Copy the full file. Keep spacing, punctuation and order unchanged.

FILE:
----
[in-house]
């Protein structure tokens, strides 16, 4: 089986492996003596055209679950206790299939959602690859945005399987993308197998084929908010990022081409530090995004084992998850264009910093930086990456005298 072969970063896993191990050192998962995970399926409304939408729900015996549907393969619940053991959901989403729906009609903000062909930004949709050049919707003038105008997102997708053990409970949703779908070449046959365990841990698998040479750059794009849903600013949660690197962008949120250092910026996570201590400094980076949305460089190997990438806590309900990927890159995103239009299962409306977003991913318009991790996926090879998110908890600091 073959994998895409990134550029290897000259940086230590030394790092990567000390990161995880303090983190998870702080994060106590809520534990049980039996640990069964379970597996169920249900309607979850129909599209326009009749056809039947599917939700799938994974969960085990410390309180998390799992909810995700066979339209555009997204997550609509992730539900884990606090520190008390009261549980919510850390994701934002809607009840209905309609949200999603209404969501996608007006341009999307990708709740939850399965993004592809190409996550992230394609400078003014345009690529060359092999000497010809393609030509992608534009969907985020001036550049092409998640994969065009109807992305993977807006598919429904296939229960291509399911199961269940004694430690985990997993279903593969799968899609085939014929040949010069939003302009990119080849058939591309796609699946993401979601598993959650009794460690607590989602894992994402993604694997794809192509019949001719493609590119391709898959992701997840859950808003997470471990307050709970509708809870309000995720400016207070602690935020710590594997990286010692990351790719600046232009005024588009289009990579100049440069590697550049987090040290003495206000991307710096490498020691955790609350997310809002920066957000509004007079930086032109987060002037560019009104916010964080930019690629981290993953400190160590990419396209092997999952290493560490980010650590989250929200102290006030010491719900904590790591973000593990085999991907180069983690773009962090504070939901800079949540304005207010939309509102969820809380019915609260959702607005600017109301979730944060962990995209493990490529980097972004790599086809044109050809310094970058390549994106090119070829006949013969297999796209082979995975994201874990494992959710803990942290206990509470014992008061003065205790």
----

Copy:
[in-house]
């Protein structure tokens, strides 16, 4: 089986492996003596055209679950206790299939959602690859945005399987993308197998084929908010990022081409530090995004084992998850264009910093930086990456005298 072969970063896993191990050192998962995970399926409304939408729900015996549907393969619940053991959901989403729906009609903000062909930004949709050049919707003038105008997102997708053990409970949703779908070449046959365990841990698998040479750059794009849903600013949660690197962008949120250092910026996570201590400094980076949305460089190997990438806590309900990927890159995103239009299962409306977003991913318009991790996926090879998110908890600091 073959994998895409990134550029290897000259940086230590030394790092990567000390990161995880303090983190998870702080994060106590809520534990049980039996640990069964379970597996169920249900309607979850129909599209326009009749056809039947599917939700799938994974969960085990410390309180998390799992909810995700066979339209555009997204997550609509992730539900884990606090520190008390009261549980919510850390994701934002809607009840209905309609949200999603209404969501996608007006341009999307990708709740939850399965993004592809190409996550992230394609400078003014345009690529060359092999000497010809393609030509992608534009969907985020001036550049092409998640994969065009109807992305993977807006598919429904296939229960291509399911199961269940004694430690985990997993279903593969799968899609085939014929040949010069939003302009990119080849058939591309796609699946993401979601598993959650009794460690607590989602894992994402993604694997794809192509019949001719493609590119391709898959992701997840859950808003997470471990307050709970509708809870309000995720400016207070602690935020710590594997990286010692990351790719600046232009005024588009289009990579100049440069590697550049987090040290003495206000991307710096490498020691955790609350997310809002920066957000509004007079930086032109987060002037560019009104916010964080930019690629981290993953400190160590990419396209092997999952290493560490980010650590989250929200102290006030010491719900904590790591973000593990085999991907180069983690773009962090504070939901800079949540304005207010939309509102969820809380019915609260959702607005600017109301979730944060962990995209493990490529980097972004790599086809044109050809310094970058390549994106090119070829006949013969297999796209082979995975994201874990494992959710803990942290206990509470014992008061003065205790």